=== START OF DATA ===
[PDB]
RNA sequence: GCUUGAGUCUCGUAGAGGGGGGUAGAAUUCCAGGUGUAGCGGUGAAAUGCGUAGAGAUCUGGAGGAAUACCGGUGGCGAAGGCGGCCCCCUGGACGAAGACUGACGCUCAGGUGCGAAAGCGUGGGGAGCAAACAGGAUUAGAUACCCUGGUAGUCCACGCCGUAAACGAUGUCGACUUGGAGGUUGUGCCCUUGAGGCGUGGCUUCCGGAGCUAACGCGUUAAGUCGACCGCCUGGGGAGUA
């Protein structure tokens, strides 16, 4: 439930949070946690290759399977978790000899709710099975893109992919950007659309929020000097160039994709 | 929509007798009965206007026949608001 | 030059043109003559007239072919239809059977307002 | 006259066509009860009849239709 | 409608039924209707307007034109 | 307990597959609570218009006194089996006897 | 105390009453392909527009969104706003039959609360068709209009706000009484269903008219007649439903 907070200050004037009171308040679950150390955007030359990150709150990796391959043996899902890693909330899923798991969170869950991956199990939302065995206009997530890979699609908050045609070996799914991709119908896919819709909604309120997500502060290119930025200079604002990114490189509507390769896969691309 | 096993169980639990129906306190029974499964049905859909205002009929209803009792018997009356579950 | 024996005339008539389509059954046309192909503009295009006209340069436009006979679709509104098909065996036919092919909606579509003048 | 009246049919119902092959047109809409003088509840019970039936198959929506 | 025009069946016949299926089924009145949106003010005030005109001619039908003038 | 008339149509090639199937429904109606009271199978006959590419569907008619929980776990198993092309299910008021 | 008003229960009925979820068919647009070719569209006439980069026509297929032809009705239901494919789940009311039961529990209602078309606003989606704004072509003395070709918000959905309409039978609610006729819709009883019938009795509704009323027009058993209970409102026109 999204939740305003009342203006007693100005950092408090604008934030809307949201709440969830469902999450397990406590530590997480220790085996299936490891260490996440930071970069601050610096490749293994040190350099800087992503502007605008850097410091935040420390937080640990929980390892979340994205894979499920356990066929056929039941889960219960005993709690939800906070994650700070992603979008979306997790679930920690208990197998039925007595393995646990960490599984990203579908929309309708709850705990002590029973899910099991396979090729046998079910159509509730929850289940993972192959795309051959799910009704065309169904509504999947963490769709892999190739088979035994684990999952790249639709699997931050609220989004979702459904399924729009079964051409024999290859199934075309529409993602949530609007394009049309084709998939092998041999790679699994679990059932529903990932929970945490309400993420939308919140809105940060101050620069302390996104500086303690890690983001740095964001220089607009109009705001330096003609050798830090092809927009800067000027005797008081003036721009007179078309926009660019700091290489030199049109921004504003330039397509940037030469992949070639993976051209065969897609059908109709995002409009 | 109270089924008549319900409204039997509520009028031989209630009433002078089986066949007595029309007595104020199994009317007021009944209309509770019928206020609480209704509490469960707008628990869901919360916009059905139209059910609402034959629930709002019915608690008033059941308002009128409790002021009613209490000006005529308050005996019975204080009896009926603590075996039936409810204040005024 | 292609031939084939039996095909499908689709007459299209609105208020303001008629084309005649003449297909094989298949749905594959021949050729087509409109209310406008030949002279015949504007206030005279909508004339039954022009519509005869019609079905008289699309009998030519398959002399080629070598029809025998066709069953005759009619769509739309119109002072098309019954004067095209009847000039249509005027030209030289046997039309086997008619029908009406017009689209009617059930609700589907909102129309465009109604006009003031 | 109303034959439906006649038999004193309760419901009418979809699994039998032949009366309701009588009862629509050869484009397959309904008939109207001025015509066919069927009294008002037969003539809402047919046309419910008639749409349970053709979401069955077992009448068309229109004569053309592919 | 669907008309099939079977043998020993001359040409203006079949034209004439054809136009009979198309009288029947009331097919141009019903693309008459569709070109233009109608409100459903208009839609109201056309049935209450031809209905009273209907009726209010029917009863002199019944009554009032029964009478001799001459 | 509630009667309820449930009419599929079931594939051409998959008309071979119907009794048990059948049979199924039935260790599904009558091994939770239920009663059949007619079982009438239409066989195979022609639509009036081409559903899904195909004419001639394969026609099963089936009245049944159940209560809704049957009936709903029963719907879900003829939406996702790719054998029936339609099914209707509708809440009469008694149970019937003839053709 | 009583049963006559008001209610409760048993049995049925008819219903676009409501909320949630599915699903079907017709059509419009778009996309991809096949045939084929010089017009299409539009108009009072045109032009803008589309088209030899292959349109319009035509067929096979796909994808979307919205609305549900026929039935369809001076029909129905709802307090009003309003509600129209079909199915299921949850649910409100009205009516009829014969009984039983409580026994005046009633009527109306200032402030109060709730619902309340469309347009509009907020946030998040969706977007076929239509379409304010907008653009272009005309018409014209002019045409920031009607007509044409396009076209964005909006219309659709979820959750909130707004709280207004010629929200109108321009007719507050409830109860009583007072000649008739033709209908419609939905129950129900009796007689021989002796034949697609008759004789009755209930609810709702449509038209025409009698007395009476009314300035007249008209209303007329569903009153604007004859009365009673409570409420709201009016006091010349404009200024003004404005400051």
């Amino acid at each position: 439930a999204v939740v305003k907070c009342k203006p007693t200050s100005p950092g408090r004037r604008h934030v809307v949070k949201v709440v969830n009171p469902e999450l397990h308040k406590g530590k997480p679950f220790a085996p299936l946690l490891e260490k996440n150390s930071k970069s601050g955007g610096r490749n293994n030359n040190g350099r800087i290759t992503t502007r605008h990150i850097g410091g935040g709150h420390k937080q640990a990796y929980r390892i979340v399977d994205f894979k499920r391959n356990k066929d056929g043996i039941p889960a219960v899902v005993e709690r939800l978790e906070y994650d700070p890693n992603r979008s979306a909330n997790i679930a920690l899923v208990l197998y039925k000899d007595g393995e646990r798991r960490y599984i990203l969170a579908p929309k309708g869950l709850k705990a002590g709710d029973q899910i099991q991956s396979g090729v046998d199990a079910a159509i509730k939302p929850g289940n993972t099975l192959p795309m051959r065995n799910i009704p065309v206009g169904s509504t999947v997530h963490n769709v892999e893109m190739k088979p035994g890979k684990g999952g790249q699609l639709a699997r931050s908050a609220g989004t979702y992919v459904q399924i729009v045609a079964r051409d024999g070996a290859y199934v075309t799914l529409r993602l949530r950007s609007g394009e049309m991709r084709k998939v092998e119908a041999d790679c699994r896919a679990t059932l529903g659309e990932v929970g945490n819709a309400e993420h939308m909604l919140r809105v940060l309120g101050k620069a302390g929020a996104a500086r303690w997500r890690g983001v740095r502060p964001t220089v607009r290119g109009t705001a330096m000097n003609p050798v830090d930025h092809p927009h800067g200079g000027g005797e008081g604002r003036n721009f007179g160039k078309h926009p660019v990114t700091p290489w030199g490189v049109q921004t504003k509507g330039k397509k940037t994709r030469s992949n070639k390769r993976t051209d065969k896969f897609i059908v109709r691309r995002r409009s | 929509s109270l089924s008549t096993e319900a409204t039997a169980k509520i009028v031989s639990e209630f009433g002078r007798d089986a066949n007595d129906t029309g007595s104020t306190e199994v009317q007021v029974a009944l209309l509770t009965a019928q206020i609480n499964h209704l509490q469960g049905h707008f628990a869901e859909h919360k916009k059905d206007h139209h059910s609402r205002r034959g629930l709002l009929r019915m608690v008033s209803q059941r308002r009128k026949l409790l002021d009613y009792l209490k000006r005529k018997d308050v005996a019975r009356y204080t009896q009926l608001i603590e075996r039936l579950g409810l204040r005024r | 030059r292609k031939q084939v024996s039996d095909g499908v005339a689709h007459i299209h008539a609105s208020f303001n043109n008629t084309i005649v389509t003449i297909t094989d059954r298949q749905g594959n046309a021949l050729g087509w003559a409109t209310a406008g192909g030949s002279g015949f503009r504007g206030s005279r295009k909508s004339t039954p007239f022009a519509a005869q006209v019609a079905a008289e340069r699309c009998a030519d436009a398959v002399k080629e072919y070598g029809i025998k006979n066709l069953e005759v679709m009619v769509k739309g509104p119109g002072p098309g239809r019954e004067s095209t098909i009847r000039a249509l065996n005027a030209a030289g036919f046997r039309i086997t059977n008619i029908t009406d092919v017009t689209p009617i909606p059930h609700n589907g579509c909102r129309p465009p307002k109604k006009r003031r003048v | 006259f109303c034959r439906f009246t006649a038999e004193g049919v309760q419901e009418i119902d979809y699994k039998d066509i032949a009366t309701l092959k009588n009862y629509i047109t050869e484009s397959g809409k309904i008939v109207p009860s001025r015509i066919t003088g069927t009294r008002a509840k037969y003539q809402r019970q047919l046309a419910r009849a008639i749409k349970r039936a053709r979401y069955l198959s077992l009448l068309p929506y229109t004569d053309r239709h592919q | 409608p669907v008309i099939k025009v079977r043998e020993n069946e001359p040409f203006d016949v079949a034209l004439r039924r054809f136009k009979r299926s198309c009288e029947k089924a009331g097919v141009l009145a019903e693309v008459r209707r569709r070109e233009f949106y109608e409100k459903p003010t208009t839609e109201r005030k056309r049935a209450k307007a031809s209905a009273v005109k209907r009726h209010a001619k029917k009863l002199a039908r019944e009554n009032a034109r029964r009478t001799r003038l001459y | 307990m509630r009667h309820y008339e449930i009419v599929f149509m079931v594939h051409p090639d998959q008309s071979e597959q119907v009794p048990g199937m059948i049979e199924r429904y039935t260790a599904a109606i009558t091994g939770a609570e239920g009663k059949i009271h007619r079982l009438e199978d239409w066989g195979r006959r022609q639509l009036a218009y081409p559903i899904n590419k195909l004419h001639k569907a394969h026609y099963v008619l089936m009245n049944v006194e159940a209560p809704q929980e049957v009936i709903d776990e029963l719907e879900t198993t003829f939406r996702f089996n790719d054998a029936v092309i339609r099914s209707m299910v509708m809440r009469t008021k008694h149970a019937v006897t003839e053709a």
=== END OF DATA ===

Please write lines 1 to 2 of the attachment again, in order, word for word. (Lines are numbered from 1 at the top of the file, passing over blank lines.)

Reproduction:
[PDB]
RNA sequence: GCUUGAGUCUCGUAGAGGGGGGUAGAAUUCCAGGUGUAGCGGUGAAAUGCGUAGAGAUCUGGAGGAAUACCGGUGGCGAAGGCGGCCCCCUGGACGAAGACUGACGCUCAGGUGCGAAAGCGUGGGGAGCAAACAGGAUUAGAUACCCUGGUAGUCCACGCCGUAAACGAUGUCGACUUGGAGGUUGUGCCCUUGAGGCGUGGCUUCCGGAGCUAACGCGUUAAGUCGACCGCCUGGGGAGUA